The European Commission has announced proposals to make 11 new car safety systems mandatory on all new vehicles by the year 2021, as part of a move to cut road deaths and serious injuries in half.
The 11 proposed systems are:
1. Advanced emergency braking – a system to automatically bring the car to a halt if it detects a crash is about to occur.
2. Alcohol interlock installation – the ability to place a breathalyser device in the car’s ignition, preventing serial drink-drivers from getting behind the wheel.
3. Drowsiness and attention detection – detects when the driver’s attention begins to waver and warns them to take a break.
4. Accident data recorder – much like an aircraft ‘black box’, this records data such as speed, GPS location and time in the event of a collision.
5. Emergency stop signal – automatically flashes the hazard warning lights in the event of an emergency stop.
6. Improved seatbelts.
7. A larger head impact zone with safety glass for greater cyclist and pedestrian protection in a crash.
8. Intelligent speed assistance – a system that can be overridden to limit speed based on traffic sign recognition.
9. Lane keeping assist – alerts the driver if they stray out of their lane.
10. Greater occupant protection in the side impact test.
11. Reversing camera or sensors.
Antonio Avenoso, executive director of the European Transport Safety Council, said: “Taken together, the announcement could represent the biggest step forward in road safety in Europe since the introduction of the seatbelt.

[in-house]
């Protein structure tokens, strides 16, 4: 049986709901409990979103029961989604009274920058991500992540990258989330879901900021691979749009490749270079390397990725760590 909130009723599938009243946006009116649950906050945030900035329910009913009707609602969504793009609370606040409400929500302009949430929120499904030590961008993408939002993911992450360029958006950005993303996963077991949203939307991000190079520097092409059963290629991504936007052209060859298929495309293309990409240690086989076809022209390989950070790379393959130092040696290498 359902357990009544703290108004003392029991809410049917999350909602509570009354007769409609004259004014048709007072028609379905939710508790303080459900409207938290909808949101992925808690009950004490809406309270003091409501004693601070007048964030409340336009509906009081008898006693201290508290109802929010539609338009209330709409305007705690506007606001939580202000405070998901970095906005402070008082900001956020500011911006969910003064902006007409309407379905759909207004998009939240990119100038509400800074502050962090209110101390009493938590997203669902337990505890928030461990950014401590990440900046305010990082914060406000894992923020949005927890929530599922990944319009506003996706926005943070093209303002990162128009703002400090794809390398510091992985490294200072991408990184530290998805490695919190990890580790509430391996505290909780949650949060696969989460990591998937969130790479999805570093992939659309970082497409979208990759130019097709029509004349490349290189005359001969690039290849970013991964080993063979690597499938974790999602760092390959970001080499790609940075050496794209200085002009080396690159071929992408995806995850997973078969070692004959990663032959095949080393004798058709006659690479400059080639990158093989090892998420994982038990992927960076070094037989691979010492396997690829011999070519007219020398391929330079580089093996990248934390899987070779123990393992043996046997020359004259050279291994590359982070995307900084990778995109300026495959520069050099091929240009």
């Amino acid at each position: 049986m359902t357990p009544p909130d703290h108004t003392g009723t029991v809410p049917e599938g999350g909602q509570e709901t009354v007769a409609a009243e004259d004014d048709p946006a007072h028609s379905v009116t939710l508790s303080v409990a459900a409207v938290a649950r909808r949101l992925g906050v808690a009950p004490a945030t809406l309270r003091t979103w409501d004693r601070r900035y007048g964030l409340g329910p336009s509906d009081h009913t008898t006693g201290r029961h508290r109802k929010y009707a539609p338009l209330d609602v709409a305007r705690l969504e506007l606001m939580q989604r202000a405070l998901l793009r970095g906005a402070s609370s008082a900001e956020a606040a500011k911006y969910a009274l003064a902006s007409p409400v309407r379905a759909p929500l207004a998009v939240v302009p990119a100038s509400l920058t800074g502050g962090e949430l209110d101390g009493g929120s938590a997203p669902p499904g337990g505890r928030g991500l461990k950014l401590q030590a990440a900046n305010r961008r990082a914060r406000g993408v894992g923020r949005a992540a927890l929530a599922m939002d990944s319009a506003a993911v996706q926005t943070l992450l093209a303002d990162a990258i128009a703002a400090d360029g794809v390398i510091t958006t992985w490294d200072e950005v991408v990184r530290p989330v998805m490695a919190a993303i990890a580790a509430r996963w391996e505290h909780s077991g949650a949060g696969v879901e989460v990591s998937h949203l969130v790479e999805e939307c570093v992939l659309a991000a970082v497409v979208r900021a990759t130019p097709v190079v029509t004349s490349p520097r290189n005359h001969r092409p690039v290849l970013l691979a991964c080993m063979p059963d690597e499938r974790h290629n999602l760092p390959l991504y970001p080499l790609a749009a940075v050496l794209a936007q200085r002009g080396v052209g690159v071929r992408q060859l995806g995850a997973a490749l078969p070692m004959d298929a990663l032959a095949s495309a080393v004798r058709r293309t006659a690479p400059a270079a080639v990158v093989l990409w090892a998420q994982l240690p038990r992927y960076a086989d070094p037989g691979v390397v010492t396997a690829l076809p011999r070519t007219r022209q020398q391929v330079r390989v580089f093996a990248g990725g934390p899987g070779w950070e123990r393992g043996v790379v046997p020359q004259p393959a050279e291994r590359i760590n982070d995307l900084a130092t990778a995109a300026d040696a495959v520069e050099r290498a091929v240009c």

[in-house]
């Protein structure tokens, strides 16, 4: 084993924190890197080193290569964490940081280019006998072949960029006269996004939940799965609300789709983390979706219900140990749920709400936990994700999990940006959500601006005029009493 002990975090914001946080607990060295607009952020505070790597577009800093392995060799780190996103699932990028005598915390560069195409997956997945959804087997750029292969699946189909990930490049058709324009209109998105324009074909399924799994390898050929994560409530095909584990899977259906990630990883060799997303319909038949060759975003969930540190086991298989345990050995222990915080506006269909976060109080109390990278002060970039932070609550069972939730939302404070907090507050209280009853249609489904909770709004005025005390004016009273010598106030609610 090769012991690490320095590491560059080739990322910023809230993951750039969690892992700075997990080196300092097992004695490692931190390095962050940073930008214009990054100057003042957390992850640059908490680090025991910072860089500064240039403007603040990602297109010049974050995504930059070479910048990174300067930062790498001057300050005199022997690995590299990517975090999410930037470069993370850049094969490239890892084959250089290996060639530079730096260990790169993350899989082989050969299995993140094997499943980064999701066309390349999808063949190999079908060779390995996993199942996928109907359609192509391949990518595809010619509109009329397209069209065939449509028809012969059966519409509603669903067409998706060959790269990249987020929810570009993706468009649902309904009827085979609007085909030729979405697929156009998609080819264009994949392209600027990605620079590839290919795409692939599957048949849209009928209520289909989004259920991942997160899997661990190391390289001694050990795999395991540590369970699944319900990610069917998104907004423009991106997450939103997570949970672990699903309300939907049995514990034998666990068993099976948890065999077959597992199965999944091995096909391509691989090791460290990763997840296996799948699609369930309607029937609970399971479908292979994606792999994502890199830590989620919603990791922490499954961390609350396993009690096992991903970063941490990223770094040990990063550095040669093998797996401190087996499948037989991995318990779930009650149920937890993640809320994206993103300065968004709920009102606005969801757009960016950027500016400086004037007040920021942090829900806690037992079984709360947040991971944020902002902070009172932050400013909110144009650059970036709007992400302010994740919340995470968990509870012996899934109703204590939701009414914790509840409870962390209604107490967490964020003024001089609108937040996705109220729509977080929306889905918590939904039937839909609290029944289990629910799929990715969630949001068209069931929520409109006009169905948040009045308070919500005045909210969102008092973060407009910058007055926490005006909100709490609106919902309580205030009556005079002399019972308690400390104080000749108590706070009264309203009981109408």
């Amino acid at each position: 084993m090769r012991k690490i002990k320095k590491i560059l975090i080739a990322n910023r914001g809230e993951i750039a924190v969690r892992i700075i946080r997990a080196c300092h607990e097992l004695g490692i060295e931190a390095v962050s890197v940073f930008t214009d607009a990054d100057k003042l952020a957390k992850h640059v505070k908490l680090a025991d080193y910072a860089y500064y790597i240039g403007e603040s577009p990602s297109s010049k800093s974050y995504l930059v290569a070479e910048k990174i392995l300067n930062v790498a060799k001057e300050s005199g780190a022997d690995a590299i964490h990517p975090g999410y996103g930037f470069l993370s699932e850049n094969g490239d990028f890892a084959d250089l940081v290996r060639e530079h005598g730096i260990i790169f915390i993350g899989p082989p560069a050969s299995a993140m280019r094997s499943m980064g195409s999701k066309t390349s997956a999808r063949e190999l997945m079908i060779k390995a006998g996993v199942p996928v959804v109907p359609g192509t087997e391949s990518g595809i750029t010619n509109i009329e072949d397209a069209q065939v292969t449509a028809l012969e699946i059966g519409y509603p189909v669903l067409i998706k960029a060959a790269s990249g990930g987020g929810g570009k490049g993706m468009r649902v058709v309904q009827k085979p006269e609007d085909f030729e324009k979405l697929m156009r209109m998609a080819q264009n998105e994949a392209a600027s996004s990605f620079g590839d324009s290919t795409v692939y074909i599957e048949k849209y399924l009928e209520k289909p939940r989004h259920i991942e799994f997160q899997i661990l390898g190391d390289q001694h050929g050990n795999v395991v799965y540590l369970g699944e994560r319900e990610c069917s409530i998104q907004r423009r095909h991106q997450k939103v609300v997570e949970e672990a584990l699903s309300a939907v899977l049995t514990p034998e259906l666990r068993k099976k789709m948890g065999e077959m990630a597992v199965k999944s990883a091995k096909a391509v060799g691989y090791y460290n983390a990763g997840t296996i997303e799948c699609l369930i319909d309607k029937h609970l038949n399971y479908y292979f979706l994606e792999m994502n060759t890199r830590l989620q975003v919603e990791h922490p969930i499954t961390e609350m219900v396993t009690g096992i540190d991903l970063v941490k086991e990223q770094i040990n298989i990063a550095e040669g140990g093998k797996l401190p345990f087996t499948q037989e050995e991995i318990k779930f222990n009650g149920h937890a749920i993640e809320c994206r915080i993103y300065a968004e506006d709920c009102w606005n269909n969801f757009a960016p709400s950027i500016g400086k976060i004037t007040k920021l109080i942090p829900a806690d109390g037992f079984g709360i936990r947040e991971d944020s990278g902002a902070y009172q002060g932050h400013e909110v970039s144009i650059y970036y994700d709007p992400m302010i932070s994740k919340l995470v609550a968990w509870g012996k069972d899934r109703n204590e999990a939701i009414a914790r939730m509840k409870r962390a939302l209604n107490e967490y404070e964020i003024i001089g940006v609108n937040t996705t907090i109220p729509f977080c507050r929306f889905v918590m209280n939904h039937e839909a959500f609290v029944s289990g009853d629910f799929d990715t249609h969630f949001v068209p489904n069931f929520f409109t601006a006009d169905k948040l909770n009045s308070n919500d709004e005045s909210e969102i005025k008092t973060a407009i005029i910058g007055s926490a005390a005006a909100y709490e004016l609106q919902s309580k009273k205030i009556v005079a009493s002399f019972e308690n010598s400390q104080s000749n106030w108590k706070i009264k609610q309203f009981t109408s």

Road traffic injury is still the number one killer of young people across the continent, so these essential measures cannot come soon enough.”
Avenoso also accused car manufacturers of attempting to slow progress in these areas, saying: “It is absolutely crucial that EU member states and the European Parliament give their backing to the plans and that they do not give in to pressure from car manufacturers, who are already attempting to weaken parts of the vehicle safety proposal.”
The European Commission estimates that combined with proposals for better targeted investment in dangerous roads, the proposals could save up to 10,500 lives and avoid almost 60,000 injuries between 2020-2030.
Of course, Britain will no longer be in the EU by the time these measures become law. Hopefully, however, we will force car makers to adopt similar safety standards here.
The USA made reversing cameras mandatory on all new cars earlier this year. The cost to equip each new car was estimated at $40-$140 (£30-£105) but the move will tackle the estimated 200 people killed and 14,000 injured in so-called ‘backover accidents’ each year in the US.